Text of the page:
I’m Going Back to Old Kentucky #10

From October 1, 2010 through to the end of September 2011, we will, each day, celebrate the life of Bill Monroe by sharing information about him and those people who are associated with his life and music career. This information will include births and deaths; recording sessions; single, LP and CD release dates; and other interesting tidbits. Richard F. Thompson is responsible for the research and compilation of this information. We invite readers to share any tidbits, photos or memories you would like us to include.

October 10 – There are about 20 dates for which I do not have any information at this time. So, for such occasions, I’ll take the opportunity to share with you some of the comments about Bill Monroe that I have collected through the years. In this instance, former Blue Grass Boy Doug Hutchens describes the Bill Monroe that he knew.

As well as playing bass and banjo for Monroe during the summer of 1971, Hutchens was responsible for organizing the many birthday celebrations that started in 1982 and the reunions of the Blue Grass Boys beginning in 1998. Doug Hutchens has been and continues to be an invaluable supporter of this project. Many thanks Doug.

“He could appear ‘abrasive’ when he didn’t understand or was not himself understood. He could be ‘spiritual,’ when he was around nature/animals or with people that he was completely comfortable with. He could be ‘fatherly’ as I was 18 when I worked for him and there was never a time after I left the band that when I would go to a show the first questions were always how were my folks and usually the next question was How was I doing and did I need any money or anything.

He could be ‘stubborn.’ He grew up in a different world that most of us and he did not like ‘Johnny-come-latelys’ trying to impress him or to show off. He was ‘independent;’ over the years he found that the only one he could only rely on was himself. He would never ask any man working for him to do something that he would not himself do.?? He was ‘determined;’ this along with being independent kept him going when time were tough in the mid 50’s. He was ‘appreciative’ but had some problems with putting that into words. I did several birthday projects for him 1982-1990 and he would usually say, ‘Man, you don’t know how much I appreciate this.’ He lived most of his life giving to others and it was difficult to be on the other end of it.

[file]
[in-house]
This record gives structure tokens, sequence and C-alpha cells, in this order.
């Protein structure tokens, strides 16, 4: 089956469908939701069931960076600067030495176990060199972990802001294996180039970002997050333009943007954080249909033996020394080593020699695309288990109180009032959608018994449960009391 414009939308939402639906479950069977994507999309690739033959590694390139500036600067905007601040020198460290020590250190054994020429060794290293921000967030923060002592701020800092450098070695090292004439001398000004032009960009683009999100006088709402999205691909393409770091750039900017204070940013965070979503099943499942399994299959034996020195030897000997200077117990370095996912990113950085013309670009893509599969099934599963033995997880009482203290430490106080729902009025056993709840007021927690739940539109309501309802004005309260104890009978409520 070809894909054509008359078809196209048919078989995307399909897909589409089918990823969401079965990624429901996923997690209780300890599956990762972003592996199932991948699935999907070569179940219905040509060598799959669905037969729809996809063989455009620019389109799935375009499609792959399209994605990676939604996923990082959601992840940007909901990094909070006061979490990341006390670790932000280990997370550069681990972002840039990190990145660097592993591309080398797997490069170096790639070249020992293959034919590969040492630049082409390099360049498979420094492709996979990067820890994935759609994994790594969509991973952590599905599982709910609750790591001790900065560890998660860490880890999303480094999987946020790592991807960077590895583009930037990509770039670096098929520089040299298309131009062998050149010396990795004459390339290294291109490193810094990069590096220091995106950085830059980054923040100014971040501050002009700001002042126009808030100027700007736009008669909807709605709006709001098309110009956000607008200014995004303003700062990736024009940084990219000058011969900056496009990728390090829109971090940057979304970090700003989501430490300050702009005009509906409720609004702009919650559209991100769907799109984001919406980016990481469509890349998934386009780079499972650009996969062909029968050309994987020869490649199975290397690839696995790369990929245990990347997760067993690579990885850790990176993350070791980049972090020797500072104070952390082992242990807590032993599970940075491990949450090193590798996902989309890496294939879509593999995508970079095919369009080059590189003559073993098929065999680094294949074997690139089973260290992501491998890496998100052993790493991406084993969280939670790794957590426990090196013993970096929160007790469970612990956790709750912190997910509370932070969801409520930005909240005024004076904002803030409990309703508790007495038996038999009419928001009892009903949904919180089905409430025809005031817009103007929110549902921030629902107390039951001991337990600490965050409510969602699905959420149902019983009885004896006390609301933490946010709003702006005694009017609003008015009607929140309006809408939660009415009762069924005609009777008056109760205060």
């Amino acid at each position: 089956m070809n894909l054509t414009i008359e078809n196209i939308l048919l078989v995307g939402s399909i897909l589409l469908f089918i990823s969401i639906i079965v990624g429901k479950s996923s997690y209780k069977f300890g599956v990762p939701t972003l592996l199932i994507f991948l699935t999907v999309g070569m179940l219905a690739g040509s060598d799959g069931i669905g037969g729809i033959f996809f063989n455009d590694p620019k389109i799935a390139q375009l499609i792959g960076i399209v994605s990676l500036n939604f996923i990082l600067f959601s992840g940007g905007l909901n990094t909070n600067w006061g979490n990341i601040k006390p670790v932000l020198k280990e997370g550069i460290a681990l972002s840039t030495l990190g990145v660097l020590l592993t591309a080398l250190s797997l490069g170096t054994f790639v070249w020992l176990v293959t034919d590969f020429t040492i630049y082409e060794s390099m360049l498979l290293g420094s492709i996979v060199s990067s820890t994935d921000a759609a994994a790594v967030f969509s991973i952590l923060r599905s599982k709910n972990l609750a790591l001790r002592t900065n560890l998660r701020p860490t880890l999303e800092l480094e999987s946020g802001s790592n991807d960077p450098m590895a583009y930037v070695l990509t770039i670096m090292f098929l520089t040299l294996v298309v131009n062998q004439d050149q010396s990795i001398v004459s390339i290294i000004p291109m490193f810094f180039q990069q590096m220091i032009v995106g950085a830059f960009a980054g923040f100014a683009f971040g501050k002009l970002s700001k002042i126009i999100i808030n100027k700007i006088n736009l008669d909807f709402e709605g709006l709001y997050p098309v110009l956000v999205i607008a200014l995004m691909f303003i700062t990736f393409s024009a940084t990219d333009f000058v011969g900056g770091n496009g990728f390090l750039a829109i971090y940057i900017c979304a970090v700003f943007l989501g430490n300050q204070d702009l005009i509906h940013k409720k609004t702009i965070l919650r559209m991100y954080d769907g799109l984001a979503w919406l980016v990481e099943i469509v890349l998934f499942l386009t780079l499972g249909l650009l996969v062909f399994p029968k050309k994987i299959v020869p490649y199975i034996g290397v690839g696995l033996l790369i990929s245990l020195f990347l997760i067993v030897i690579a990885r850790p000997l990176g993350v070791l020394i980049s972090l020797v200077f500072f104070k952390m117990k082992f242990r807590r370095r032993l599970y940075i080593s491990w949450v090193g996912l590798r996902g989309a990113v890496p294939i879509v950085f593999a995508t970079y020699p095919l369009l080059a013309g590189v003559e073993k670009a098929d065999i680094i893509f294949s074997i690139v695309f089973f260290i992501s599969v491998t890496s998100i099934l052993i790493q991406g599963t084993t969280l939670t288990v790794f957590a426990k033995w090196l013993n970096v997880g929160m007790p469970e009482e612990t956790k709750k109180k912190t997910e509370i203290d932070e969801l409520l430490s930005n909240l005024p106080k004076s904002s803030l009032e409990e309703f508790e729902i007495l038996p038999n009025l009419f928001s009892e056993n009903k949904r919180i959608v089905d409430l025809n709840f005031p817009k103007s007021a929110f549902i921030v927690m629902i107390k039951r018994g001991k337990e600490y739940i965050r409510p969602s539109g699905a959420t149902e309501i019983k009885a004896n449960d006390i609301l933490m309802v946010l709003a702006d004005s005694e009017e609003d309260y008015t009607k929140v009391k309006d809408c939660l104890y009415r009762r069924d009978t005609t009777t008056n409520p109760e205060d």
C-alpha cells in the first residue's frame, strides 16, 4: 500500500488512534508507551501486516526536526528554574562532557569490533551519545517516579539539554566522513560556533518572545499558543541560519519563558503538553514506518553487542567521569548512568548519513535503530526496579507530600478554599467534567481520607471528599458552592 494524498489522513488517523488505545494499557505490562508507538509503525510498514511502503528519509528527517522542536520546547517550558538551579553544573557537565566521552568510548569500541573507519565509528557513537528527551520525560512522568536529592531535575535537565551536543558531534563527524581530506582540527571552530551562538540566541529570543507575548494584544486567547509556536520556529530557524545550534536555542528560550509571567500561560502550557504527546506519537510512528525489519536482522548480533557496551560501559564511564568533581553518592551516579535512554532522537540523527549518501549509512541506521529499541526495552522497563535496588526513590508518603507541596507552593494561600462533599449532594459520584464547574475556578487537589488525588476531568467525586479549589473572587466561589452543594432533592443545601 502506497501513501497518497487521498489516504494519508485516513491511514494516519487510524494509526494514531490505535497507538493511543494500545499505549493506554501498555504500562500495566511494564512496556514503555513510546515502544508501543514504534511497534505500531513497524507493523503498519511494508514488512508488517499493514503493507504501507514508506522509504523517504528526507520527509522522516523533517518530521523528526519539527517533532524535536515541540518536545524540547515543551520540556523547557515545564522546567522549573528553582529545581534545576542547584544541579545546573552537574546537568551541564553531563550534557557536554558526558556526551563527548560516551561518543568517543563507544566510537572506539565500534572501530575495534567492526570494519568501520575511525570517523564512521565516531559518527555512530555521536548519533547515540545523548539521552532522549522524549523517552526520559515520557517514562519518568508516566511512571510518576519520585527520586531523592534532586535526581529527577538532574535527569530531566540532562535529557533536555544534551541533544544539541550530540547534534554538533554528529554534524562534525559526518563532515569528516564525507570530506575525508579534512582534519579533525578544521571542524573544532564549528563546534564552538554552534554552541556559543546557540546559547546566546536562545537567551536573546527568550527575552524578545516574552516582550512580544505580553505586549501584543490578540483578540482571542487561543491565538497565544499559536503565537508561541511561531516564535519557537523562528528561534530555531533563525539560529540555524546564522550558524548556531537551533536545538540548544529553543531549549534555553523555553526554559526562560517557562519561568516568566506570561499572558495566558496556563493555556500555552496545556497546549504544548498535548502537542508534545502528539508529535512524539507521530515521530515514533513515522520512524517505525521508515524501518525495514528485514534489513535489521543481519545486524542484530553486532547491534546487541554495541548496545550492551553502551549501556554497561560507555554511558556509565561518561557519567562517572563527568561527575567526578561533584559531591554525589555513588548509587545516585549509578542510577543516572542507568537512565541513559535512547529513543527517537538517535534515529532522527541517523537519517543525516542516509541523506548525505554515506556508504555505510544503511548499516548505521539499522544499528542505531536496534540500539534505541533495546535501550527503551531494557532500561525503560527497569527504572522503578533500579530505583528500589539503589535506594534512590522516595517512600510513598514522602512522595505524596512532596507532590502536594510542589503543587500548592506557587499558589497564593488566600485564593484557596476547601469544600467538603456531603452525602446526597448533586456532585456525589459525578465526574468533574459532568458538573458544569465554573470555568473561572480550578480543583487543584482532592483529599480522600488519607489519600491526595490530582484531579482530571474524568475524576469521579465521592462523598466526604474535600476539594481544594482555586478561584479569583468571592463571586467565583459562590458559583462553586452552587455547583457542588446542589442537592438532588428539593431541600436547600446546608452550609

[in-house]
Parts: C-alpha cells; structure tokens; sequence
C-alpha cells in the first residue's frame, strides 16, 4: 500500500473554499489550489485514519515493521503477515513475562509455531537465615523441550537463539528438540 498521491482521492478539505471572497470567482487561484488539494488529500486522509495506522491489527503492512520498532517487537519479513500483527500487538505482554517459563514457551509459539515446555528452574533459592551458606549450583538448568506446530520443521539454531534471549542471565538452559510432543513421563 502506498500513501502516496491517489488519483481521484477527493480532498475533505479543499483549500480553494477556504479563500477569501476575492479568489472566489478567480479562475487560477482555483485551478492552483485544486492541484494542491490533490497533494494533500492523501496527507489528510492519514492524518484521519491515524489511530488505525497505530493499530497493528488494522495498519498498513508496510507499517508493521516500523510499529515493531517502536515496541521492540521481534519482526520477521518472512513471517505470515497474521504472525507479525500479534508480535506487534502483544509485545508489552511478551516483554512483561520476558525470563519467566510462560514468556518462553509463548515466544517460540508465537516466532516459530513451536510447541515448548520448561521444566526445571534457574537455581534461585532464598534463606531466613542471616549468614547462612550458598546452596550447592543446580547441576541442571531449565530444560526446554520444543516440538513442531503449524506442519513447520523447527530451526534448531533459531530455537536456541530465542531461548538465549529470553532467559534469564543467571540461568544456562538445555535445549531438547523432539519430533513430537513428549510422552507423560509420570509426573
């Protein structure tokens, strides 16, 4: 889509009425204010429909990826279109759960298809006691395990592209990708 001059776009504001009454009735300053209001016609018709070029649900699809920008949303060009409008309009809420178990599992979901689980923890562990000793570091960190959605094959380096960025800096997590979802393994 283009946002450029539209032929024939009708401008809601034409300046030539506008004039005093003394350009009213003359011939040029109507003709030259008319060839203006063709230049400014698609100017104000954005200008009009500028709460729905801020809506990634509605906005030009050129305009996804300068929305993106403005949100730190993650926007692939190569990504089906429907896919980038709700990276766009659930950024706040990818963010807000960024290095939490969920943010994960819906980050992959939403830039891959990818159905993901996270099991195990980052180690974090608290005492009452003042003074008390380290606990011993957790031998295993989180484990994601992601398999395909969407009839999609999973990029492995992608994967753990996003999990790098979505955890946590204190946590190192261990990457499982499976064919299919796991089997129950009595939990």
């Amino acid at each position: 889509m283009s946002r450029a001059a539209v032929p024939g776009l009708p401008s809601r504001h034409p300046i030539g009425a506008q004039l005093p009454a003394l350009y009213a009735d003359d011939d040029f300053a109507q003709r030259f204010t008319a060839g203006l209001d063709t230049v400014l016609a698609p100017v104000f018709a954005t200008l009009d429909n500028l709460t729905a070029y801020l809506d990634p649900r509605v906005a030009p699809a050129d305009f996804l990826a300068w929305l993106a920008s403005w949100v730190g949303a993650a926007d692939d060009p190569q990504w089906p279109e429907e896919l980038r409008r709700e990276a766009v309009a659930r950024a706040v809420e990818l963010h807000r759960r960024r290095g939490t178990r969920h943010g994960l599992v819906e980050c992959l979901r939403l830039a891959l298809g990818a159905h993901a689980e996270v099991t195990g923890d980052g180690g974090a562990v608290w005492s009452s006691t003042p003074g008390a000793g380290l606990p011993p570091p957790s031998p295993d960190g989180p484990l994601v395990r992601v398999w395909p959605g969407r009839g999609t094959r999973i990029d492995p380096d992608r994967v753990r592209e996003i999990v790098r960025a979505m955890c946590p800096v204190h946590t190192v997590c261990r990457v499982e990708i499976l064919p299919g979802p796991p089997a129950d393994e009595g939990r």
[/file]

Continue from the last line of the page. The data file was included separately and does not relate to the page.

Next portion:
He was ‘genuine,’ what you saw was what you got. He believed in a handshake being as good as a signed document. He was a ‘giving’ person, he always made sure that he introduced all the group each show on the Grand Ole Opry and on any TV shows they appeared on.

He was a ‘concerned’ person, as I mentioned before, he always asked about my folks and if I needed anything, but he encouraged me to go back to school and get my degree saying that ‘if you ever want the job back and I have an opening its yours.’ He said that ‘If I had not made it in music the only thing I could have done was farmed, and your folks want you to finish college.’ “

In the picture of Doug Hutchens you may notice the belt buckle he is wearing. It is a limited edition buckle given to each Blue Grass Boy, of whom there has been about 175.

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About the Author

Richard Thompson

Richard F. Thompson is a long-standing free-lance writer specialising in bluegrass music topics. A two-time Editor of British Bluegrass News, he has been seriously interested in bluegrass music since about 1970. As well as contributing to that magazine, he has, in the past 30 plus years, had articles published by Country Music World, International Country Music News, Country Music People, Bluegrass Unlimited, MoonShiner (the Japanese bluegrass music journal) and Bluegrass Europe. He wrote the annotated series I'm On My Way Back To Old Kentucky, a daily memorial to Bill Monroe that culminated with an acknowledgement of what would have been his 100th birthday, on September 13, 2011.